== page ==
Tribes, tribulation and the elephant in the room

If we want to change bullying and abuse within the profession we have to move our tribal cultures to the next level.

The medical profession has come a long way in the past 25 years, but sadly seems to have difficulties eradicating issues of humiliation and abuse of colleagues and medical students.

One option to fix the problem is to make junior doctors and students more resilient, which seems like a good principle that is currently being applied by other organisations in other areas. Fore example, Beyond Blue has released a practice guide for professionals to help children deal with the adversities they experience early on to prevent mental health conditions later in life.

But teaching resilience alone is not enough.

Another option is to increase awareness and understanding among senior doctors and educate them about bullying, discrimination and sexual harassment. A good example is the mandatory education module, ‘operating with respect’, from the Royal Australian College of Surgeons (RACS).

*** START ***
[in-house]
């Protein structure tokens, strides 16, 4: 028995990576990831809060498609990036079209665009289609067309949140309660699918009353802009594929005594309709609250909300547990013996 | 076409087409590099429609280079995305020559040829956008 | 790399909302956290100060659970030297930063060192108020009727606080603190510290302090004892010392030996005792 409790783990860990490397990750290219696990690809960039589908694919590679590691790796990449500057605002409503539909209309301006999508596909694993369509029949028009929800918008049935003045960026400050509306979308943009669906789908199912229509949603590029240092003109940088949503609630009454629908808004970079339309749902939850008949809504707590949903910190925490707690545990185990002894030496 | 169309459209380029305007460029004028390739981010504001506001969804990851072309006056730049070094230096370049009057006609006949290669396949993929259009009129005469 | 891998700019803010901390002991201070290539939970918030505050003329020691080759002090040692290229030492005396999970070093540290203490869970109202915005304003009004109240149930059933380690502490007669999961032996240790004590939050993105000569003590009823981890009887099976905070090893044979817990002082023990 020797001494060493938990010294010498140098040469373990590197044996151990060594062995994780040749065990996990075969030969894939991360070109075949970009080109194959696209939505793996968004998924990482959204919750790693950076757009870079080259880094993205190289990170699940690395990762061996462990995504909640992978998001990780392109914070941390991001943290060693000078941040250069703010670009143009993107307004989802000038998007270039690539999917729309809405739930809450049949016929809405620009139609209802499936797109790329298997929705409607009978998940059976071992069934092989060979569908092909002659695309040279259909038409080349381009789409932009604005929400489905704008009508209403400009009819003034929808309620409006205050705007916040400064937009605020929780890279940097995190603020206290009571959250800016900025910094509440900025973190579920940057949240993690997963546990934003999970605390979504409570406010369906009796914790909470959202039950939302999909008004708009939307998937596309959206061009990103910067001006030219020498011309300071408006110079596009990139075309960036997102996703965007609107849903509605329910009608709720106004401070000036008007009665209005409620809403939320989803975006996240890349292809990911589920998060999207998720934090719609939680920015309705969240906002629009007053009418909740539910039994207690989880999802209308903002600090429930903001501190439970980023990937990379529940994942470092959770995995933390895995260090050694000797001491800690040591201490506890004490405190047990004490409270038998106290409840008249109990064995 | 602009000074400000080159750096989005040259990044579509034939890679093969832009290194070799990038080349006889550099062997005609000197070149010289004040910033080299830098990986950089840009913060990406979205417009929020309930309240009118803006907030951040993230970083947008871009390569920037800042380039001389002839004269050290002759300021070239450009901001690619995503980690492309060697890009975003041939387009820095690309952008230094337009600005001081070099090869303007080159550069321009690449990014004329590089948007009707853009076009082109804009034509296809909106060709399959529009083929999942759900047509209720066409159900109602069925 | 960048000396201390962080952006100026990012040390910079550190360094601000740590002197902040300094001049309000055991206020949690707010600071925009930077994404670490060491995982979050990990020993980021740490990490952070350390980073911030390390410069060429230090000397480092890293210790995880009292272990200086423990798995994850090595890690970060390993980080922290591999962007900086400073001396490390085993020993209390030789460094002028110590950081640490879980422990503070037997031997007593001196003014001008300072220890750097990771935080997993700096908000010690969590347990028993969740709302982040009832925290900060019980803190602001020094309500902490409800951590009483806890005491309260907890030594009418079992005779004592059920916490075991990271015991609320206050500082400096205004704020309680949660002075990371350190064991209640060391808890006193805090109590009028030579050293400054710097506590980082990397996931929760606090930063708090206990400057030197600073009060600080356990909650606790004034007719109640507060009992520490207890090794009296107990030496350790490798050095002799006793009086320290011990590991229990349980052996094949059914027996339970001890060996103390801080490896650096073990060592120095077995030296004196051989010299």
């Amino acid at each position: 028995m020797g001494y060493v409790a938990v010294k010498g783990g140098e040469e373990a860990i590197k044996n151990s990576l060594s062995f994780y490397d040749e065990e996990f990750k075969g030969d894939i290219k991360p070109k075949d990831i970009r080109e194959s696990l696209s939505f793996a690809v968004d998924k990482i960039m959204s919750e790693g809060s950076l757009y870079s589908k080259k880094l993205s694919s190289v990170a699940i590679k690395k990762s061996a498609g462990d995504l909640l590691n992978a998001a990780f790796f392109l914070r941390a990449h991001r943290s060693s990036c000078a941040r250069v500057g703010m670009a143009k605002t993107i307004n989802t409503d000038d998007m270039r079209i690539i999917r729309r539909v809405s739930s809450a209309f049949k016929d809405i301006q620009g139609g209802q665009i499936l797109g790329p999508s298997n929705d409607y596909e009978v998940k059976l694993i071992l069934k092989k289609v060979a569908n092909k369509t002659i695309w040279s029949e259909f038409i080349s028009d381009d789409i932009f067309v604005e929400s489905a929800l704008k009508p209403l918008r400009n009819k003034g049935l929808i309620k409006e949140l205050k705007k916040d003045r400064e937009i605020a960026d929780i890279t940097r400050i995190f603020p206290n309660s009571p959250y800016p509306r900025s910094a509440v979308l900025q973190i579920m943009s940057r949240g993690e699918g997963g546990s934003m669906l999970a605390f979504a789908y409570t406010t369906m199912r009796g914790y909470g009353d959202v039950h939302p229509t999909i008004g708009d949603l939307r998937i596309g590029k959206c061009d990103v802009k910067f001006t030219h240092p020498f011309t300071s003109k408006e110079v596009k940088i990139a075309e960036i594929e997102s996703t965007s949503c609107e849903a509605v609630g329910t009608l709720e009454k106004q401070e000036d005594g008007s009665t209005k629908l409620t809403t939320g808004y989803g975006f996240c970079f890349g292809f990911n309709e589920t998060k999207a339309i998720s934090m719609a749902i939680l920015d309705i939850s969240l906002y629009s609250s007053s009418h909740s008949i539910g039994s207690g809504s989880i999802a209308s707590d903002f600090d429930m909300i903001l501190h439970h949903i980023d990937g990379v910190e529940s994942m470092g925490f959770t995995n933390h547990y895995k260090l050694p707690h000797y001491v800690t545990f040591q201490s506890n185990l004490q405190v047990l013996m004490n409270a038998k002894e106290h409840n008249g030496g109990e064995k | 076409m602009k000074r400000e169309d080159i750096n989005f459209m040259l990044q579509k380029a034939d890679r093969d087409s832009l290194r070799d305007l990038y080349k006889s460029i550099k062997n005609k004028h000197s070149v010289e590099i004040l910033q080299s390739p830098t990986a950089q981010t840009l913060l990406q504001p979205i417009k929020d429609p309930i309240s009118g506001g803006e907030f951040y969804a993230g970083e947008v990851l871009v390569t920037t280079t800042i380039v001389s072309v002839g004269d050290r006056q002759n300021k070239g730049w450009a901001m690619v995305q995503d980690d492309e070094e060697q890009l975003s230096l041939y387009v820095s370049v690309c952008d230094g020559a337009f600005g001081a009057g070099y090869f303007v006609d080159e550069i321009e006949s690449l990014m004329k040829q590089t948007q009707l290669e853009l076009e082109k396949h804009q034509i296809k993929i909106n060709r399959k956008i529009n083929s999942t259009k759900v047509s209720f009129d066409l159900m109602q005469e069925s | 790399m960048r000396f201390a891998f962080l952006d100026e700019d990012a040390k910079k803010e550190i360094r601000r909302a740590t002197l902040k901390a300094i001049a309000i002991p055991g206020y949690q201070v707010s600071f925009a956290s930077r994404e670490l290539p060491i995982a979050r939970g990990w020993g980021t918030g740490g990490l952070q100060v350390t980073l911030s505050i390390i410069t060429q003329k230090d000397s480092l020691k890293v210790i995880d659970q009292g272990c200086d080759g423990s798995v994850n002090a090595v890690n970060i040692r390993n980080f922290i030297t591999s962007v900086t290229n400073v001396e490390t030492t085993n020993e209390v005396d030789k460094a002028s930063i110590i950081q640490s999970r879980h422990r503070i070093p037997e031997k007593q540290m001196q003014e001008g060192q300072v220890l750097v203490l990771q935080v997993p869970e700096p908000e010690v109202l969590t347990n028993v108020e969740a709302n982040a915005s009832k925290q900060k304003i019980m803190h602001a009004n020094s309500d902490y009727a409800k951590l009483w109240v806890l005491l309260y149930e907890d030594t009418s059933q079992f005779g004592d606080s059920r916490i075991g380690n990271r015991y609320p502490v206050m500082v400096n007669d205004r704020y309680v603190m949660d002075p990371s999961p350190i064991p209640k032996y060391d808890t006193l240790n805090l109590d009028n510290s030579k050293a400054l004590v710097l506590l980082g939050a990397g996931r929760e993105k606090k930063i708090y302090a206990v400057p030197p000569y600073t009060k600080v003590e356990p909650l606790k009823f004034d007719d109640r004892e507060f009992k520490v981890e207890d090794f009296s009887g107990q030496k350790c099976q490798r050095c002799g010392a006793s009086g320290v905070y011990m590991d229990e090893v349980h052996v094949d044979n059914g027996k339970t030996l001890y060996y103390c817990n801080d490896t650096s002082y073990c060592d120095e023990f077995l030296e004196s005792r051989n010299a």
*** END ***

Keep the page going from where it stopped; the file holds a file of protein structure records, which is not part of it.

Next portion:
Elephant in the room

The elephant in the room, however, is our culture – or at least certain aspects of it.

David Logan, a professor at the University of Southern California, said it a few years ago in his New York Times bestseller ‘Tribal leadership’: on the tribal culture scale of 1-5, most professionals around the world score a meagre three. This includes lawyers, doctors and professors.

According to Professor Logan and fellow authors John King and Halee Fischer-Wright, a stage-three culture or tribe is built around knowledge, personal accomplishments and individual expertise. The emphasis is often on winning. Although there may be talk of teamwork, the group interactions usually resemble those of a master-servant relationship.

The mantra of a stage-three culture is, ‘I’m great’. The language used is often along the lines of, “I’m good at my job,” “I try harder than most,” “Most people can’t match my work ethic,” and key pronouns used are ‘I,’ ‘me,’ and ‘my’.

This creates several problems. Professionals operating in this type of culture often feel unsupported, undervalued and frustrated, and those around them feel like a support cast.